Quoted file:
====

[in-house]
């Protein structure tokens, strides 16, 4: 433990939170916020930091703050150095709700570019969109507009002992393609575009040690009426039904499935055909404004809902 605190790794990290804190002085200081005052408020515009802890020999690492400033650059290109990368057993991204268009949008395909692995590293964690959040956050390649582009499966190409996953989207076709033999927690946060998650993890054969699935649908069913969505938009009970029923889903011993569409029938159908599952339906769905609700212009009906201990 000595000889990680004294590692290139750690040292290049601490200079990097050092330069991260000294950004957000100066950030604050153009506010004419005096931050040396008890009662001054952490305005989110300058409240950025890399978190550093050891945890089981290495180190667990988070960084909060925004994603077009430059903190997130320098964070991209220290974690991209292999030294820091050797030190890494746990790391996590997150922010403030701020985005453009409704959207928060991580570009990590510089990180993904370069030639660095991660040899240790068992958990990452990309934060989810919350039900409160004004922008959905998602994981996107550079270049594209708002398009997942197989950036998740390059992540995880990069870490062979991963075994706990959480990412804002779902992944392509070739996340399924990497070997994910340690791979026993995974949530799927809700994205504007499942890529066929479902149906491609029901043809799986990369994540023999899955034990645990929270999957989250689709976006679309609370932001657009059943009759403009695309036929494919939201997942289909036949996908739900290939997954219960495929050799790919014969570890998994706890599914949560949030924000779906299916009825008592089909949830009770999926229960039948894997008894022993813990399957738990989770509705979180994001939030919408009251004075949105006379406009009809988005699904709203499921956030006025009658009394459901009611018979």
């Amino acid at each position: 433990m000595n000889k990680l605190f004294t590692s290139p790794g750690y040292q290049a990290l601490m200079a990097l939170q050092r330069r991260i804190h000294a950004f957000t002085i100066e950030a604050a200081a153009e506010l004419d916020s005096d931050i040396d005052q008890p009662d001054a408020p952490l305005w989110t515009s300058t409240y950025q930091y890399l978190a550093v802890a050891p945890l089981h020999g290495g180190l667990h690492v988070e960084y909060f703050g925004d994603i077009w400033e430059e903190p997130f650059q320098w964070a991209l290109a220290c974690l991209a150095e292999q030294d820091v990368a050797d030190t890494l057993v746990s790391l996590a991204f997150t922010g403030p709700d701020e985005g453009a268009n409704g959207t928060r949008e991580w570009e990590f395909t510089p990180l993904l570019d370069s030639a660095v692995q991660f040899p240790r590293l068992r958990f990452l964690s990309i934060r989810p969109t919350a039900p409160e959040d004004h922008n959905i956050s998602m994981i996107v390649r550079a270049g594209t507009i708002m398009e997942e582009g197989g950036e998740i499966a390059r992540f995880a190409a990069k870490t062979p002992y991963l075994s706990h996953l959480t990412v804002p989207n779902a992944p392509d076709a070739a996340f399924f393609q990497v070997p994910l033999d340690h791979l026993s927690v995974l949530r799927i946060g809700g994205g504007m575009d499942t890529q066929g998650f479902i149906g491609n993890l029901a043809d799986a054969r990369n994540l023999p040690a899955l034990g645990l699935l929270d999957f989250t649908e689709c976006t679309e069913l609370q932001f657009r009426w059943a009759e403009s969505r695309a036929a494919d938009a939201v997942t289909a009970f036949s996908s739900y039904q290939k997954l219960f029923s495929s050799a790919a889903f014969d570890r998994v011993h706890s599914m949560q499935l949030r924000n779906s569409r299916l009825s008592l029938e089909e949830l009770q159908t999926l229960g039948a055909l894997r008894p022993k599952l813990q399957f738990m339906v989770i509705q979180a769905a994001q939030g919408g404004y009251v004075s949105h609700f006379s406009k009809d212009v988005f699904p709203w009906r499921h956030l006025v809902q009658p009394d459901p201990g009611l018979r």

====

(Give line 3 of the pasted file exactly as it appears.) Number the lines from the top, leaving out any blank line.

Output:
């Amino acid at each position: 433990m000595n000889k990680l605190f004294t590692s290139p790794g750690y040292q290049a990290l601490m200079a990097l939170q050092r330069r991260i804190h000294a950004f957000t002085i100066e950030a604050a200081a153009e506010l004419d916020s005096d931050i040396d005052q008890p009662d001054a408020p952490l305005w989110t515009s300058t409240y950025q930091y890399l978190a550093v802890a050891p945890l089981h020999g290495g180190l667990h690492v988070e960084y909060f703050g925004d994603i077009w400033e430059e903190p997130f650059q320098w964070a991209l290109a220290c974690l991209a150095e292999q030294d820091v990368a050797d030190t890494l057993v746990s790391l996590a991204f997150t922010g403030p709700d701020e985005g453009a268009n409704g959207t928060r949008e991580w570009e990590f395909t510089p990180l993904l570019d370069s030639a660095v692995q991660f040899p240790r590293l068992r958990f990452l964690s990309i934060r989810p969109t919350a039900p409160e959040d004004h922008n959905i956050s998602m994981i996107v390649r550079a270049g594209t507009i708002m398009e997942e582009g197989g950036e998740i499966a390059r992540f995880a190409a990069k870490t062979p002992y991963l075994s706990h996953l959480t990412v804002p989207n779902a992944p392509d076709a070739a996340f399924f393609q990497v070997p994910l033999d340690h791979l026993s927690v995974l949530r799927i946060g809700g994205g504007m575009d499942t890529q066929g998650f479902i149906g491609n993890l029901a043809d799986a054969r990369n994540l023999p040690a899955l034990g645990l699935l929270d999957f989250t649908e689709c976006t679309e069913l609370q932001f657009r009426w059943a009759e403009s969505r695309a036929a494919d938009a939201v997942t289909a009970f036949s996908s739900y039904q290939k997954l219960f029923s495929s050799a790919a889903f014969d570890r998994v011993h706890s599914m949560q499935l949030r924000n779906s569409r299916l009825s008592l029938e089909e949830l009770q159908t999926l229960g039948a055909l894997r008894p022993k599952l813990q399957f738990m339906v989770i509705q979180a769905a994001q939030g919408g404004y009251v004075s949105h609700f006379s406009k009809d212009v988005f699904p709203w009906r499921h956030l006025v809902q009658p009394d459901p201990g009611l018979r």